• Bill Currie says

      Being reliant on Russia for gas is like swimming in a tank full of sharks. Why wouldn’t you want to go for energy independence? The cost of cheap Russian gas is what Ukraine is now paying.

    • Geoff Miell says

      Germany’s desperate need to find alternatives to Russian gas…

      And also alternatives to Russian diesel fuel supplies…

      As Vitol’s Russell Hardy noted earlier this week, “Europe imports about half of its diesel from Russia and about half of its diesel from the Middle East. That systemic shortfall of diesel is there.”

      Europe is not the only one feeling the diesel pinch, however. Middle distillate stocks are on a decline in the United States, too, Reuters’ John Kemp wrote in his latest column.

      But from where? Which countries/regions have spare oil (and diesel fuel) production capacity?

      Goehring & Rozencwajg suggested in Nov 2021:

      Twelve months ago, few people listened when we predicted an energy crisis was imminent. Now, our models suggest that we could be entering a new period in the history of oil – a period without any excess global pumping capability. The ramifications could be huge.

  2. Donald Newgreen says

    From these figures it seems that as of now – or at least until end 2021 – total number of home battery storage installations in Germany and Australia was almost the same per capita. So, we were not world-beaters (as touted by our government) but well up there. But the difference is in the latest whole year for which figures are available -2021- in which the rate of new installations per head in Germany jumped to about 1.5 times that of Australia’s, that is, roughly 140,000 new units versus 30,000. And with 70,000 units installed in Germany in the first 4 months of this year the German rate is further accelerating. Marvellous what proximity to Putin unmasked can do. And it also shows that Australia also has room for further accelerated uptake of home energy storage systems, given the societal and political will, especially since Australia already has a higher rate of non-storage solar systems.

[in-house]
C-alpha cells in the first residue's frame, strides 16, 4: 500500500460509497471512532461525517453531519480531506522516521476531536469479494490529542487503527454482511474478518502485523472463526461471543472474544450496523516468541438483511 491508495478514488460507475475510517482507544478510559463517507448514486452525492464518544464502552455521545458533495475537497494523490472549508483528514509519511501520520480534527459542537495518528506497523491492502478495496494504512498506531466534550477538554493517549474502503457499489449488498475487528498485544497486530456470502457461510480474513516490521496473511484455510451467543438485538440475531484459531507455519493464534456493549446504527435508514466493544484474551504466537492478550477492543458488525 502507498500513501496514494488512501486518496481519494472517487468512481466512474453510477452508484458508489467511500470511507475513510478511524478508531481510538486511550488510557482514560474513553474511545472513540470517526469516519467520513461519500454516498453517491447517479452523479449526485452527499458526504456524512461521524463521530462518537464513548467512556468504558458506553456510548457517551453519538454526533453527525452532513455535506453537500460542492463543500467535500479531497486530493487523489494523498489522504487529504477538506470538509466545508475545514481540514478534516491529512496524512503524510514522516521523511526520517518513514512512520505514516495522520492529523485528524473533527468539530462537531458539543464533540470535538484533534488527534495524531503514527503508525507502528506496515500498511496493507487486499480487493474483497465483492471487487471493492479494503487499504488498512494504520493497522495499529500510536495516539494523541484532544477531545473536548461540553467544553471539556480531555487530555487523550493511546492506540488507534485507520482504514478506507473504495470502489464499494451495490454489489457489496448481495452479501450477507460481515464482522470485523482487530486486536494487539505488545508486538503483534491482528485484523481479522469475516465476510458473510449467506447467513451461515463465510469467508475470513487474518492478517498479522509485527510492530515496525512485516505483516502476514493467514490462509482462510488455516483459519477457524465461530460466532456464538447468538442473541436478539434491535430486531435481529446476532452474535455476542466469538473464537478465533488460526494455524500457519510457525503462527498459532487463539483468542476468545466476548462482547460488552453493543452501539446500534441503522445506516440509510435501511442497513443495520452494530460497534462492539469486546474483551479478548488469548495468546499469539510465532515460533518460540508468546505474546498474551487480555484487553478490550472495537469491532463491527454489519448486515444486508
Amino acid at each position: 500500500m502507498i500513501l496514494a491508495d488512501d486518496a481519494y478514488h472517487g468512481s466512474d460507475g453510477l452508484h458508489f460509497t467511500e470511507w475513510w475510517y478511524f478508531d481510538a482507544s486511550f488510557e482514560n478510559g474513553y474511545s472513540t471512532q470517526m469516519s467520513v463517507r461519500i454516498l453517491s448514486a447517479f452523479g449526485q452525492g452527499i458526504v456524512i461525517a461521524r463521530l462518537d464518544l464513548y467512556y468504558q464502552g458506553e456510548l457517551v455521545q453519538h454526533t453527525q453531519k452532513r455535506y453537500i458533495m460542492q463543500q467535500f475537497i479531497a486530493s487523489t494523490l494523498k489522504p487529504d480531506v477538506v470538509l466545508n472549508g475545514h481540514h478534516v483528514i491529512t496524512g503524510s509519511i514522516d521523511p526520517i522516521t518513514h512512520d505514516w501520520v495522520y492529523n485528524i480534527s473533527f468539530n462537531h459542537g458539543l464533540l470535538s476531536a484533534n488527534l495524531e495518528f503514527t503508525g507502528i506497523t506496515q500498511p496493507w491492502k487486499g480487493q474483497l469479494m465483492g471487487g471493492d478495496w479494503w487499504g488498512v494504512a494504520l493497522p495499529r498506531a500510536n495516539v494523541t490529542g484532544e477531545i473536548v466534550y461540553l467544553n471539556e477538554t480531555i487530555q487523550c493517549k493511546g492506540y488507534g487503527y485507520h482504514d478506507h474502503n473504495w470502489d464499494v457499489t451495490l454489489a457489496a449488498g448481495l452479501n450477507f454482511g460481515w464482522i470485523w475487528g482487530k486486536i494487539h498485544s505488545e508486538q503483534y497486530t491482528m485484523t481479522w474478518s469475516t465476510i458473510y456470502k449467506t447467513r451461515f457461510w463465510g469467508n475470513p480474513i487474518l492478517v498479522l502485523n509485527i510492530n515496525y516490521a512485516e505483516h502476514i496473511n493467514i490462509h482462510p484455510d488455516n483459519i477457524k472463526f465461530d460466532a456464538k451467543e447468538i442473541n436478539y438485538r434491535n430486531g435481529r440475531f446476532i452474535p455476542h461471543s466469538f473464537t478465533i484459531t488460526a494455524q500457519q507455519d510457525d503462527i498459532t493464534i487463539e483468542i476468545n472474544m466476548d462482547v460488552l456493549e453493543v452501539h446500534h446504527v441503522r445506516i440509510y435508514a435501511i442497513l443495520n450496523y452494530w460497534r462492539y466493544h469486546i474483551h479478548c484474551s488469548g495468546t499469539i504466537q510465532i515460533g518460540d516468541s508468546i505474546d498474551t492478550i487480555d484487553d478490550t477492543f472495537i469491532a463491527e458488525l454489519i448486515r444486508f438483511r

• George Kaplan says

      Not sure how much societal will there is, but politically Albanese appears to be starting off this election incredibly poorly. While Labor is supposed to practically be guaranteed victory, too many stumbles could see them seize defeat from the jaws of victory. A worst case scenario could see neither party enjoying a majority with the balance of power being held by extremists who’ll hold Australia to ransom.

      Random thought, and it might be too early, but will SQ do a ‘state of the parties’ sort of analysis prior to the election?

      I’m not even sure which parties are running in my area but one minor party appears to be promoting nuclear power and the processing of resources in Australia, another possible contender appears to be focused on infrastructure – roads, and water, plus power and fuel security. Solar or home batteries may or may not be on either party’s agenda. A look at the Labor option has said candidate speaking about cutting power bills, boosting renewable energy, and reducing emissions – the standard rhetoric. Unfortunately the same candidate also spoke of offering fibre internet as a non-luxury essential infrastructure item. No, better internet isn’t the unfortunate part, that’s the fine print – it’s limited to city and surrounding area only meaning most of his electorate won’t actually see any change. If other promises are likewise fine print based …

  3. Ian Lilley says

    So 140,000 residential installations at an estimated collective capacity of 2,657MWh would mean the average battery installation is 18.97kWh. I don’t see many that size but would love to.